Local News

Judge Denies Request to Throw Out Provisional Ballots

Posted November 16, 2004 10:54 a.m. EST

— A Superior Court judge declined Tuesday to halt statewide and local recounts while trailing candidates in three races seek another decision on whether certain provisional ballots should be counted.

Wake County Judge Henry Hight refused to issue a temporary restraining order that would have halted the recounts. Barring a successful appeal, county election officials are required to report their recounted results to the state by the end of the day Wednesday.

Stopping the recount would have delayed a final result in two statewide races - superintendent and agriculture commissioner - and could cost the state $200,000, lawyers for the state said in court Monday.

Bill Fletcher, the Republican candidate for superintendent of public instruction, sued the State Board of Elections to attempt to stop it from counting the provisional ballots cast by people who did not live in the precincts in which they voted.

Fletcher last week requested a recount in his race against Democrat June Atkinson. The unofficial vote totals showed Fletcher lost his race by about 9,200 votes.

Fletcher and local candidates in Mecklenburg and Guilford counties wanted recounts to stop while the candidates seek to have the disputed ballots disregarded.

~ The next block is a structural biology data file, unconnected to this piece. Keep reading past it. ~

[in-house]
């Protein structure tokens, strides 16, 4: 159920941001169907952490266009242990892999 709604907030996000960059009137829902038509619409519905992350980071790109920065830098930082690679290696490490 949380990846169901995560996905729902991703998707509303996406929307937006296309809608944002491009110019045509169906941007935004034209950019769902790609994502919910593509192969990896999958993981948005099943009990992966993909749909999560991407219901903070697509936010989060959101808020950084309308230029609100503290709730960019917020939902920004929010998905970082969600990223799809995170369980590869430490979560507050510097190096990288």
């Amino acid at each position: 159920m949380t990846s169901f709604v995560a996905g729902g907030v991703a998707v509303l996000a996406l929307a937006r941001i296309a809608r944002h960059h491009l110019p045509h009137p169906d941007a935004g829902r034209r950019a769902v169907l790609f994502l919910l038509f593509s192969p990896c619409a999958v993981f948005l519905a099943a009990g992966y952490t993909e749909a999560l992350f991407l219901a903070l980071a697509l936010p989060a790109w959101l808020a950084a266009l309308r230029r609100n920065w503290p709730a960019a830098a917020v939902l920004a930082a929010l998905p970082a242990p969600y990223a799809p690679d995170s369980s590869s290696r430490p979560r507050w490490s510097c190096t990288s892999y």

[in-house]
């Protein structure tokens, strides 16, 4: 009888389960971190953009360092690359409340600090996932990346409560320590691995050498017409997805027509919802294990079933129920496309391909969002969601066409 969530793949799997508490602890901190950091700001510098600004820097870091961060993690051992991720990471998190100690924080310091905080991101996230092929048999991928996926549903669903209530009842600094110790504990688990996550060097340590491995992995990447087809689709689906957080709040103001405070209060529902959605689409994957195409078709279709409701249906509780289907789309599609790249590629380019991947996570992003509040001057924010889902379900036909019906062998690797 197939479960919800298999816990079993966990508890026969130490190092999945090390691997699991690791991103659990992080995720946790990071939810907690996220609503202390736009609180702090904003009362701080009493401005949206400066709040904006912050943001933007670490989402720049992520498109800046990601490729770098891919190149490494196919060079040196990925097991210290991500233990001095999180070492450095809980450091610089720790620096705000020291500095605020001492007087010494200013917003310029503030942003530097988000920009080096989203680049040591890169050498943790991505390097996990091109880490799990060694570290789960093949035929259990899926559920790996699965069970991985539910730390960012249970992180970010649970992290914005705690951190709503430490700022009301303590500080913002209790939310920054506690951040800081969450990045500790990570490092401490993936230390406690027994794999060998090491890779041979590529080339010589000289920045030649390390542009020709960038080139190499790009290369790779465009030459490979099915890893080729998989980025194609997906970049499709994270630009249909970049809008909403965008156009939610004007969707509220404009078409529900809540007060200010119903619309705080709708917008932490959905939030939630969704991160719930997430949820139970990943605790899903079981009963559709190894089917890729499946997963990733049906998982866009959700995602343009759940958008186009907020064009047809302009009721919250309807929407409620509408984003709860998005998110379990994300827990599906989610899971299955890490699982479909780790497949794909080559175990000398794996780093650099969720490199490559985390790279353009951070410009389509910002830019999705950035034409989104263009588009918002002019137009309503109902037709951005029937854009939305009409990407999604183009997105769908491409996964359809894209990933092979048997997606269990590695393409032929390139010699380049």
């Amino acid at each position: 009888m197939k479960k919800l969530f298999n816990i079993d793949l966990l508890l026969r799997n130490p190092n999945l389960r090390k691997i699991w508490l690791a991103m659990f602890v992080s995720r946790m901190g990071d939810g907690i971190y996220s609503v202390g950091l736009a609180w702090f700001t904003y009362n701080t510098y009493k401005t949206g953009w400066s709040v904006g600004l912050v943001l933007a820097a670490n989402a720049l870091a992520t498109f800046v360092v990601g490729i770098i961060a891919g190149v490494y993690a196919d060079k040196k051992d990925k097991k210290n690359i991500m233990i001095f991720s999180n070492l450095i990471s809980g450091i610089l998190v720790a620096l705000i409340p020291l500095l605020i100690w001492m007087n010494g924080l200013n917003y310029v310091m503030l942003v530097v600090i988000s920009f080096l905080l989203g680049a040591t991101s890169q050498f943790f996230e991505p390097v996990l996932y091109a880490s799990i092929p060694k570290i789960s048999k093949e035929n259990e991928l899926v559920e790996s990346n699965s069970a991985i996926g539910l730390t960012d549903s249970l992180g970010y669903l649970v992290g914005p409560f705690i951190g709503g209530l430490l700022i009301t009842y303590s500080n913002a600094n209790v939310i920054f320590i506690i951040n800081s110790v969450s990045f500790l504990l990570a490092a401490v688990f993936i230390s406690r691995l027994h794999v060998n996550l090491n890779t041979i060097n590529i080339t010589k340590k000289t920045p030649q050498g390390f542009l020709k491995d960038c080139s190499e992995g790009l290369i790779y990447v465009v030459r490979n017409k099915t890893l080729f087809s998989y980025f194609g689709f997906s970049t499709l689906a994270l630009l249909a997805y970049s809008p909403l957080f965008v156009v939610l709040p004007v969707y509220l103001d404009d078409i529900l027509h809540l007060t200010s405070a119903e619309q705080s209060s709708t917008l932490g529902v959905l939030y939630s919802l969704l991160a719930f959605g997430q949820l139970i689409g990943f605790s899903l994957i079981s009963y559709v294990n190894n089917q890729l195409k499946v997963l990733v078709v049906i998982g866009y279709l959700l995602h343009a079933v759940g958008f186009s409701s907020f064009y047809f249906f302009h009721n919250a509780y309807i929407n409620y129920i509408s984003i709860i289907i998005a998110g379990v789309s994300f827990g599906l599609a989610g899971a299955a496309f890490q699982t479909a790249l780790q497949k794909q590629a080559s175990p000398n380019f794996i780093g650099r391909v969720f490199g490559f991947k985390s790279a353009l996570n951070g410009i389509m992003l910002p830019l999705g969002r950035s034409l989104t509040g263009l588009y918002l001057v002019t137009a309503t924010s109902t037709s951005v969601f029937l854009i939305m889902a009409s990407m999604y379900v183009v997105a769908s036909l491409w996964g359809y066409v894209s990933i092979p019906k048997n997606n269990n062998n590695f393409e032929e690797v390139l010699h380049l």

The Republican candidate for agriculture commissioner, Steve Troxler, led Democrat Britt Cobb by more than 2,600 votes.

Another statewide election costing $3 million to $3.5 million is possible as elections officials try to answer the multiplying questions about ballots counted and not counted.

Provisional ballots, which are shaping up as an issue as contentious as Florida's "hanging chads" in 2000, are given when a voter shows up at the polls and his or her name is not on the precinct rolls.

Election officials determine after the election whether the voter was registered to vote, and whether that vote should be counted. Some voters this year voted outside their home precincts out of convenience or confusion because of a change in federal law.

Michael Crowell, a lawyer for Fletcher, argued Monday in court that the state constitution requires that voters reside in the precinct where they vote for 30 days before an election. Fletcher and the others want the state and local votes on those ballots invalidated.

Out of the roughly 76,000 provisional ballots cast on Nov. 2, Crowell said he estimated about 10,000 fell into the "out-of-precinct" category.

Susan Nichols, a special deputy attorney general for the state, said she noted the constitution talks about voters living in the "precinct, ward or other election district." She argued that the "election district" means counties, since that is where voters are registered, and that their registration remains valid unless they move outside the county.

She said Fletcher's logic would invalidate most early votes, since those voters went to central locations such as county boards of elections, instead of their home precinct.

Federal courts upheld challenges to provisional ballots cast in the wrong place in Ohio, Florida, Missouri, Michigan and Colorado, said Doug Chapin, director of electionline.org, a nonpartisan Web site that collects and analyzes information on election changes.